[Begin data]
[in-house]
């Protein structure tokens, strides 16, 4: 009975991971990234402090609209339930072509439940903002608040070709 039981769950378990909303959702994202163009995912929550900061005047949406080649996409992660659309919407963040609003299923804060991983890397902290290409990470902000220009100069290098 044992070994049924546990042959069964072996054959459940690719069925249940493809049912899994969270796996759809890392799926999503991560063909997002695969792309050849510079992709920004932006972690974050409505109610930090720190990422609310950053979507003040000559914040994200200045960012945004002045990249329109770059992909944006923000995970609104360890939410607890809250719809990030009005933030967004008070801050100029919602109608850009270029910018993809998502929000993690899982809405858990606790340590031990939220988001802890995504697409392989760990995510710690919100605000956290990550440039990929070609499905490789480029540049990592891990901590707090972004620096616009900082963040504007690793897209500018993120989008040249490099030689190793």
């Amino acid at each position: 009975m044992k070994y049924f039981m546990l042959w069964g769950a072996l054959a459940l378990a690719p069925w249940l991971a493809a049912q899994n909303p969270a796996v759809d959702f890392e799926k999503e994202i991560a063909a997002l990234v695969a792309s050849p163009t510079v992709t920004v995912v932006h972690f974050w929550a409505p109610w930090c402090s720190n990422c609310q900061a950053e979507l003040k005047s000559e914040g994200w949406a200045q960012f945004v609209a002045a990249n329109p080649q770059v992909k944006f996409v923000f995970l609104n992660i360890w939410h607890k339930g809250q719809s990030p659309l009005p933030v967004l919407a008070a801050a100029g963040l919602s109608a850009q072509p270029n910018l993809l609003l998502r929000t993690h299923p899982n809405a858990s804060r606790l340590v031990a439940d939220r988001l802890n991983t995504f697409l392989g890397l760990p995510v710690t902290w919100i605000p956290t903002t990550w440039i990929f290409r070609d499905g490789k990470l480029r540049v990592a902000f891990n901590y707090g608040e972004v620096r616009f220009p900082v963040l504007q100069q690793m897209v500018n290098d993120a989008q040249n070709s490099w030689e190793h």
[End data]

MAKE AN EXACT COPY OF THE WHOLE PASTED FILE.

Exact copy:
[in-house]
């Protein structure tokens, strides 16, 4: 009975991971990234402090609209339930072509439940903002608040070709 039981769950378990909303959702994202163009995912929550900061005047949406080649996409992660659309919407963040609003299923804060991983890397902290290409990470902000220009100069290098 044992070994049924546990042959069964072996054959459940690719069925249940493809049912899994969270796996759809890392799926999503991560063909997002695969792309050849510079992709920004932006972690974050409505109610930090720190990422609310950053979507003040000559914040994200200045960012945004002045990249329109770059992909944006923000995970609104360890939410607890809250719809990030009005933030967004008070801050100029919602109608850009270029910018993809998502929000993690899982809405858990606790340590031990939220988001802890995504697409392989760990995510710690919100605000956290990550440039990929070609499905490789480029540049990592891990901590707090972004620096616009900082963040504007690793897209500018993120989008040249490099030689190793």
């Amino acid at each position: 009975m044992k070994y049924f039981m546990l042959w069964g769950a072996l054959a459940l378990a690719p069925w249940l991971a493809a049912q899994n909303p969270a796996v759809d959702f890392e799926k999503e994202i991560a063909a997002l990234v695969a792309s050849p163009t510079v992709t920004v995912v932006h972690f974050w929550a409505p109610w930090c402090s720190n990422c609310q900061a950053e979507l003040k005047s000559e914040g994200w949406a200045q960012f945004v609209a002045a990249n329109p080649q770059v992909k944006f996409v923000f995970l609104n992660i360890w939410h607890k339930g809250q719809s990030p659309l009005p933030v967004l919407a008070a801050a100029g963040l919602s109608a850009q072509p270029n910018l993809l609003l998502r929000t993690h299923p899982n809405a858990s804060r606790l340590v031990a439940d939220r988001l802890n991983t995504f697409l392989g890397l760990p995510v710690t902290w919100i605000p956290t903002t990550w440039i990929f290409r070609d499905g490789k990470l480029r540049v990592a902000f891990n901590y707090g608040e972004v620096r616009f220009p900082v963040l504007q100069q690793m897209v500018n290098d993120a989008q040249n070709s490099w030689e190793h």